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Harry Reid testifies exercise device injury cost him Senate

LAS VEGAS (AP) — Former U.S. Sen. Harry Reid told a Nevada jury Thursday that his career was cut short by injuries he suffered when a TheraBand exercise device slipped from his hand and he fell in his home bathroom in 2015.

From a wheelchair on the witness stand in a product liability lawsuit against Ohio-based device maker Hygenic Corp., the 79-year-old longtime Democratic leader covered half his face with his hand to indicate the bones he said were "smashed" when he spun around and fell against cabinets in his bathroom.

Despite surgeries, he said he has irreparable retina damage and can only distinguish light from dark in one eye. "I hurt myself really bad," he said. "I spun around. I can't tell you more specifically. I hit the counter."

Reid is suing the TheraBand maker for unspecified monetary damages, claiming civil negligence and failure to warn the public the elastic physical resistance band was "unreasonably dangerous," particularly for the elderly like him. He is due to resume testimony on Friday.

The onetime prizefighter and longtime elected official was injured two months after Senate Democrats lost the majority in the November 2014. Reid remained Senate minority leader. "I knew I had to get out of the hospital as quick as I could and get back to Washington ... to assure the Senate that I was OK and would be back," Reid told the state court jury in Las Vegas. "At that time, I was not sure I could be. But I put up a good front."

Reid said his eyesight loss hampered his depth perception and made reading difficult, and he later decided he couldn't run for re-election in 2016. Laurin Quiat, an attorney for TheraBand, has argued that Reid was misusing the flexible resistance band and the company isn't at fault.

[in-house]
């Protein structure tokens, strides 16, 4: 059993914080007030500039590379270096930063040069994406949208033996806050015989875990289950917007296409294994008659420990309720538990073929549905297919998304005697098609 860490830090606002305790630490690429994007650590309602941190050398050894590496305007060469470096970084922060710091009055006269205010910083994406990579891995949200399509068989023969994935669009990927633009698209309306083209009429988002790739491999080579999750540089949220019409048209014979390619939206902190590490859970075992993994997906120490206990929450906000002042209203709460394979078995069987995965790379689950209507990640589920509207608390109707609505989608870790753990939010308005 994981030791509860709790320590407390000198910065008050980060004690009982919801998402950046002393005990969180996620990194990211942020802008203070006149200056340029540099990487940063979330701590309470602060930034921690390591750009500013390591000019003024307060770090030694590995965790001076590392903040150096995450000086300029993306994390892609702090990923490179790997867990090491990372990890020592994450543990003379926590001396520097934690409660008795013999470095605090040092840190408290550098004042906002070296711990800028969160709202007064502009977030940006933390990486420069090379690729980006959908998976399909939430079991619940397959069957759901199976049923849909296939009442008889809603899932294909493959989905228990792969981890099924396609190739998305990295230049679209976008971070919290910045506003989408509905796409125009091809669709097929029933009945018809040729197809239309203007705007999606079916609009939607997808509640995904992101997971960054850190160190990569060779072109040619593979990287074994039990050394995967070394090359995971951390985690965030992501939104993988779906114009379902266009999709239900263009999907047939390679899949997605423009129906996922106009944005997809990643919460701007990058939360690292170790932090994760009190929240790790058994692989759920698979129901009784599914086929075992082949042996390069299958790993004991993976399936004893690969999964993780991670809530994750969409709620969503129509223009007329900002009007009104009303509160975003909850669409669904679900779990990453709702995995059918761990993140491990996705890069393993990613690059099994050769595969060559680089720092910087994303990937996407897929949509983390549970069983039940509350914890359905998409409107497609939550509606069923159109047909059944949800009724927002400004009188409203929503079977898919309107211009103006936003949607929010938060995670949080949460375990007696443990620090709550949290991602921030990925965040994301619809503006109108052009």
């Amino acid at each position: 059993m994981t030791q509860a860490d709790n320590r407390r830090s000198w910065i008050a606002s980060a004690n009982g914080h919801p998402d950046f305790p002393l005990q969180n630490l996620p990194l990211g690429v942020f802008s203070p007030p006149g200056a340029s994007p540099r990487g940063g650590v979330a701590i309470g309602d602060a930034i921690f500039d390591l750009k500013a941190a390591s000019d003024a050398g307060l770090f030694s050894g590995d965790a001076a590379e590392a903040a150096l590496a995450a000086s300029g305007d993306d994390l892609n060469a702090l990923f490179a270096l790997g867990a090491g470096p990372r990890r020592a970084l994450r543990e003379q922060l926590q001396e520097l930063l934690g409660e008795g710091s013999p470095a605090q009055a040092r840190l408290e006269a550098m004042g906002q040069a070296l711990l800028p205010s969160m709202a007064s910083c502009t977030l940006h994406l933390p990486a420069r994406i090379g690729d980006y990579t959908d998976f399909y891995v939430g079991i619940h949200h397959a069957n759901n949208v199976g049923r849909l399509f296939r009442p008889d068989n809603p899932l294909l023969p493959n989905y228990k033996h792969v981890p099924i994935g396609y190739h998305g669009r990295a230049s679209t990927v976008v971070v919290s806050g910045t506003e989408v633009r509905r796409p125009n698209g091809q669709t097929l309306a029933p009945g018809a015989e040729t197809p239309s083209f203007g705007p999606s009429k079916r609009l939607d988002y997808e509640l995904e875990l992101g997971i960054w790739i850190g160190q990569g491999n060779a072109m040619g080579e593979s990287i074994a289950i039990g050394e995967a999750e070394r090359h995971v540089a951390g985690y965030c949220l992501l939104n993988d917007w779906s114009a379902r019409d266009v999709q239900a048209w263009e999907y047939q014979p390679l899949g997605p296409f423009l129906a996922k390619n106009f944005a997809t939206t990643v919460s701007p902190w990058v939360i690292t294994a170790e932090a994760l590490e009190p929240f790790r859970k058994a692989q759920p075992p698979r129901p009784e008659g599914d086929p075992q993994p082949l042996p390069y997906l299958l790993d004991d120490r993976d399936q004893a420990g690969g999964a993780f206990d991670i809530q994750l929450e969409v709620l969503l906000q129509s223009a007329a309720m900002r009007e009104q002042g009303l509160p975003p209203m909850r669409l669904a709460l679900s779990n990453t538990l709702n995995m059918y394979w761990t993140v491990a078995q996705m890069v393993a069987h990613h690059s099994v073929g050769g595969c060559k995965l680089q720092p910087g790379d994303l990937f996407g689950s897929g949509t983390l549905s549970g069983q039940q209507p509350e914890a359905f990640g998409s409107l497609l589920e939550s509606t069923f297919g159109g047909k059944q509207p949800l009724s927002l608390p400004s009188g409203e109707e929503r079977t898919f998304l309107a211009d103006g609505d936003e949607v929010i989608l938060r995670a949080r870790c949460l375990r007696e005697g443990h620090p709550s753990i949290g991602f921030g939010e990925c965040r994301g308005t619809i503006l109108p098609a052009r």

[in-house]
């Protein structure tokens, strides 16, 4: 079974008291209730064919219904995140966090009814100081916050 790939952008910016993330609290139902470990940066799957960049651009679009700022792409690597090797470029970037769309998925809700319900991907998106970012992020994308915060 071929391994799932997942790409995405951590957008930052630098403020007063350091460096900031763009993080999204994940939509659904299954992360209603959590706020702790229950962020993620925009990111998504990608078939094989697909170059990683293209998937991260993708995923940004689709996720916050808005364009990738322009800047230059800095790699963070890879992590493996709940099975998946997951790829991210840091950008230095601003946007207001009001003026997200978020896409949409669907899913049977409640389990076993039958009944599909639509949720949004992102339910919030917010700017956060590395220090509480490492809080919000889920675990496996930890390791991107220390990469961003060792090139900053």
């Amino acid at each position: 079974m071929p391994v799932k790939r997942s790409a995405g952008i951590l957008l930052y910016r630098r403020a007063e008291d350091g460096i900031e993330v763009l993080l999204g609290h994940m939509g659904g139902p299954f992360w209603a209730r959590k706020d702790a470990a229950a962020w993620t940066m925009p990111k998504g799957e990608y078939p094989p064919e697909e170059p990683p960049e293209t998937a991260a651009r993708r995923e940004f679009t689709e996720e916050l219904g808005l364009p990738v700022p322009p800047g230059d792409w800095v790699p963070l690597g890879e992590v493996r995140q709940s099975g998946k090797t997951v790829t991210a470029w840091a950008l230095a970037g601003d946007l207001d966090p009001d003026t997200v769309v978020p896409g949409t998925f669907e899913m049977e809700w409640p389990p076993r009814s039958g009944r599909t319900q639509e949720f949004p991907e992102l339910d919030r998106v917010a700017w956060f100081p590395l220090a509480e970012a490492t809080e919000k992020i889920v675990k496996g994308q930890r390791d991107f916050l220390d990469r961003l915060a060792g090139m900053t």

Reid hardened when questioned by Quiat about congressional Office of Attending Physician logs showing that for several months before his fall, therapy technicians instructed Reid how to use resistance bands to stay fit and improve his balance.

Reid had been hurt earlier when he fell while jogging. Quiat waved a gray flat stretch of wide elastic band that he said was had been marketed safely for decades. The former senator insisted his grip was strong but he now believes there should have been handles on the smooth flexible device that he had looped through a sturdy shower door in his bathroom. He said he was using it as resistance for a rowing exercise.

"All I know, if it had handles, it wouldn't have slipped out of my hands," he said. "Because you wouldn't have accidentally let go of the band with the handle as opposed to a band without handles?" Quiat asked. "Is that what you're telling us?"

"If there were handles, it wouldn't have slipped out of my hands," Reid replied. Reid testified in a wheelchair but explained that it wasn't related to the TheraBand lawsuit. Speaking with his characteristic breathy rasp, Reid said chemotherapy following surgery for pancreatic cancer affected vertebrae in his back, leading to additional surgeries. He said he's now trying to regain the ability to walk.

"My pancreatic cancer is in remission," Reid said. "But my posture is really gone. I can't stand up."

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